Adam fell through yielding to appetite. Man never could have overcome the power of appetite unless Christ had overcome in his behalf; but now man may obtain the victory. Christ came to bring divine power to unite with human effort, so that although we have been debased by perverted appetite, we may take courage, for we are prisoners of hope. We are not required to overcome in our own strength; by living faith we can grasp the hand of Infinite Power, and when Satan comes with his temptations, we can point to the cross of Calvary, and say, "Christ died for me; in his name I can and will overcome. I want the Eden home that Adam lost. I must, I will, fight the battles of the Lord, and become a victor, and have a place in the kingdom of glory."  {ST, August 4, 1890 par. 3}
 
 
Christ  came  to  bring  salvation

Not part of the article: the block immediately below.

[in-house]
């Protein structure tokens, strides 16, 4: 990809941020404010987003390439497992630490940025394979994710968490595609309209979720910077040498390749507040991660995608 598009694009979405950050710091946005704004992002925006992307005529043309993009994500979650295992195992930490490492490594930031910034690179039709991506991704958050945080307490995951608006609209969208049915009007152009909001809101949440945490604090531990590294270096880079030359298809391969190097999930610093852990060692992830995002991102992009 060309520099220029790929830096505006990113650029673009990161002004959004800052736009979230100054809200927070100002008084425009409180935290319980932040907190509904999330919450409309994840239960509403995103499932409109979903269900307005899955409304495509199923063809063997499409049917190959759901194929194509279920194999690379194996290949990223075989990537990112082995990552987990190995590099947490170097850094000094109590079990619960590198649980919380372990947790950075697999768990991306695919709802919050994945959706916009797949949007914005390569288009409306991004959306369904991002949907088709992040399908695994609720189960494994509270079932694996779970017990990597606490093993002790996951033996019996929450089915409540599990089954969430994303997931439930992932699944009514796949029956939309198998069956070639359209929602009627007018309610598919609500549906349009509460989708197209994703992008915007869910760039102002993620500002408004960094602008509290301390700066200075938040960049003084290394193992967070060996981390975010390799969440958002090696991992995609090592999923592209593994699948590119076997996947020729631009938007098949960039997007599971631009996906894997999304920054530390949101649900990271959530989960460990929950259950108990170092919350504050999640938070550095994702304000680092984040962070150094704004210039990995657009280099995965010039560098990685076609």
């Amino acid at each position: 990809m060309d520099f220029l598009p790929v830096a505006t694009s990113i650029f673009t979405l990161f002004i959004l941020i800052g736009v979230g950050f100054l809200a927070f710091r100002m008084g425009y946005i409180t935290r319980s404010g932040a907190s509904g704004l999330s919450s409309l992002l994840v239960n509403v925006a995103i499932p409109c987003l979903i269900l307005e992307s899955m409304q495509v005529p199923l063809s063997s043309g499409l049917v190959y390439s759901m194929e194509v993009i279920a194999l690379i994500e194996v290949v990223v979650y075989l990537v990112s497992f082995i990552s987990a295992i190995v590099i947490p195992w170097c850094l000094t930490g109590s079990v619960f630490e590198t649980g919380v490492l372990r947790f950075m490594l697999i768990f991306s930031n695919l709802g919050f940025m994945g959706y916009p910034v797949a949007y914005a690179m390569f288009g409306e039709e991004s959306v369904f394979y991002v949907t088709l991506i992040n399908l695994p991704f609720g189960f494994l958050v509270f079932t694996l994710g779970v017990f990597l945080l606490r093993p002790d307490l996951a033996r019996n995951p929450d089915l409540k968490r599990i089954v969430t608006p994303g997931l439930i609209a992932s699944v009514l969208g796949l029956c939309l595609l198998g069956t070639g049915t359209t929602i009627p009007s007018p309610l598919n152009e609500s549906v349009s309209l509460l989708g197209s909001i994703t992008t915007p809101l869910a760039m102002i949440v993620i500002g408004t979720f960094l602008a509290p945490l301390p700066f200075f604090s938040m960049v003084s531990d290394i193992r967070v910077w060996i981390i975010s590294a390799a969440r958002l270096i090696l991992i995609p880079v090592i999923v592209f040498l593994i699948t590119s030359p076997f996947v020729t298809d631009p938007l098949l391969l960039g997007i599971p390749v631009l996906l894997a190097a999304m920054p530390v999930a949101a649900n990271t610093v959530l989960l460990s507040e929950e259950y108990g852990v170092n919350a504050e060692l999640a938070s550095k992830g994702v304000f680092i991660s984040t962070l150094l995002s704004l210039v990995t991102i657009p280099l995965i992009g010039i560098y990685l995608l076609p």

Christ came to bring salvation within the reach of all. Upon the cross of Calvary He paid the infinite redemption price for a lost world. His self-denial and self-sacrifice, His unselfish labor, His humiliation, above all, the offering up of His life, testifies to the depth of His love for fallen man. It was to seek and to save the lost that He came to earth. His mission was to sinners, sinners of every grade, of every tongue and nation. He paid the price for all, to ransom them and bring them into union and sympathy with Himself. The most erring, the most sinful, were not passed by; His labors were especially for those who most needed the salvation He came to bring. The greater their need of reform, the deeper was His interest, the greater His sympathy, and the more earnest His labors. His great heart of love was stirred to its depths for the ones whose condition was most hopeless and who most needed His transforming grace.  {5T 603.2}